CME Group and Thomson Reuters system is auction-based and auditable.
The London Bullion Market Association (LBMA) has announced that CME Group and Thomson Reuters have been selected to set the daily silver price – the Silver Fix – through an automated, audited and tradeable mechanism.
The new follows market consensus gained during a consultation period run by the LBMA, involving two market surveys, a seminar and numerous meetings with market participants, solution providers and regulators.
The LBMA reports the second survey “indicated a clear market consensus for the CME Group & Thomson Reuters proposal”. It is understood that the price mechanism meets the LBMA Request for Proposal process criteria as it is electronic, auction-based and auditable. It is also a tradeable system with an increased number of direct participants. The criteria was based on the feedback provided from market participants who contributed to the first survey.
CME Group will provide the price platform and methodology for the fixing, while Thomson Reuters will provide the administration and governance. The LBMA is set to develop a process of accreditation for silver price participants. The legal aspects of this division of responsibilities will be finalised prior to go live. In the meantime the LBMA will work closely with the CME Group and Thomson Reuters to prepare the London Silver Price mechanism for testing in early August.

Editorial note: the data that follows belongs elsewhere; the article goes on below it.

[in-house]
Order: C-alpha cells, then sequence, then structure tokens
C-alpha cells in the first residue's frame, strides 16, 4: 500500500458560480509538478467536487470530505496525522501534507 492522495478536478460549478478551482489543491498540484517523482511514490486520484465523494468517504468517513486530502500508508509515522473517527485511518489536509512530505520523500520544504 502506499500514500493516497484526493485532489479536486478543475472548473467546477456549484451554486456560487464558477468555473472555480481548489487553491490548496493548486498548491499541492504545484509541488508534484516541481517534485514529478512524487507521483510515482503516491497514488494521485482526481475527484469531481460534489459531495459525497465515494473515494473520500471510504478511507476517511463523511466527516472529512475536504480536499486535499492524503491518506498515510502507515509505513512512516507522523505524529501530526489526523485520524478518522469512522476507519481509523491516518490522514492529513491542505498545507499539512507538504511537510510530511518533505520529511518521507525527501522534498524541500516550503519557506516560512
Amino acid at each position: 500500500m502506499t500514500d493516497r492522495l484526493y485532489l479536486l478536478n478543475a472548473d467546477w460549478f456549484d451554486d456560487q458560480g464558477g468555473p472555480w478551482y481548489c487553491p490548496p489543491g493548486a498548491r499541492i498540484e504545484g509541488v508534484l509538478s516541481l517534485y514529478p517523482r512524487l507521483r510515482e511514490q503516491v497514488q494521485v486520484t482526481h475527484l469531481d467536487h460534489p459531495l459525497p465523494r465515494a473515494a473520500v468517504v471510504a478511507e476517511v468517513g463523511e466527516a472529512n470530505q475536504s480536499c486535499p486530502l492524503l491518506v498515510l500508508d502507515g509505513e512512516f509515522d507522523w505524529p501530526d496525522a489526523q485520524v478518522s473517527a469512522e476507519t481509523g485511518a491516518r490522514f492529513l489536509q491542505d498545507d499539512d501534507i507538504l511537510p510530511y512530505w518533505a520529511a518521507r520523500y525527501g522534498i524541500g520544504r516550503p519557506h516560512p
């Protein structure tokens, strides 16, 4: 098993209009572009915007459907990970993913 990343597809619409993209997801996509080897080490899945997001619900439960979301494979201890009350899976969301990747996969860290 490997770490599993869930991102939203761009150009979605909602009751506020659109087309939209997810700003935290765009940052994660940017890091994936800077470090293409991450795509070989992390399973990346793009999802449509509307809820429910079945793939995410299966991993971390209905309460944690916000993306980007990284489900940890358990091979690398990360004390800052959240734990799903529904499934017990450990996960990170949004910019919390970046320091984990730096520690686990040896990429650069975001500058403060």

The LBMA chief executive Ruth Crowell said: “I am delighted that there was a clear market consensus for the CME Group & Thomson Reuters joint proposal. The LBMA liaised throughout the consultation process with the FCA. The LBMA is grateful for all the support, comments and feedback it has received from all market participants. A particular thank you to ISDA, and the Silver Institute for all their constructive support of the LBMA during this consultation process. We will work in partnership with the CME Group, Thomson Reuters and price participants to implement the solution in time for testing in early August and go live on the 15th August.”
There has been suggestion that the London Gold Fix may also follow a similar switchover or mechanism after the four banks involved in fixing the daily price – Barclays, HSBC, Société Générale and Scotiabank – said they were seeking an automated mechanism to take over.
According to a report by Reuters dated July 16 2014, London Gold Market Fixing Ltd, which is owned by the four banks, is “seeking a third party” to take over the administration of the daily gold fix, replacing the 100-year-old process it has used to date. It is understood that the organisation has commenced a request for proposals (RFP) process with a view to appointing a new administrator for the fix.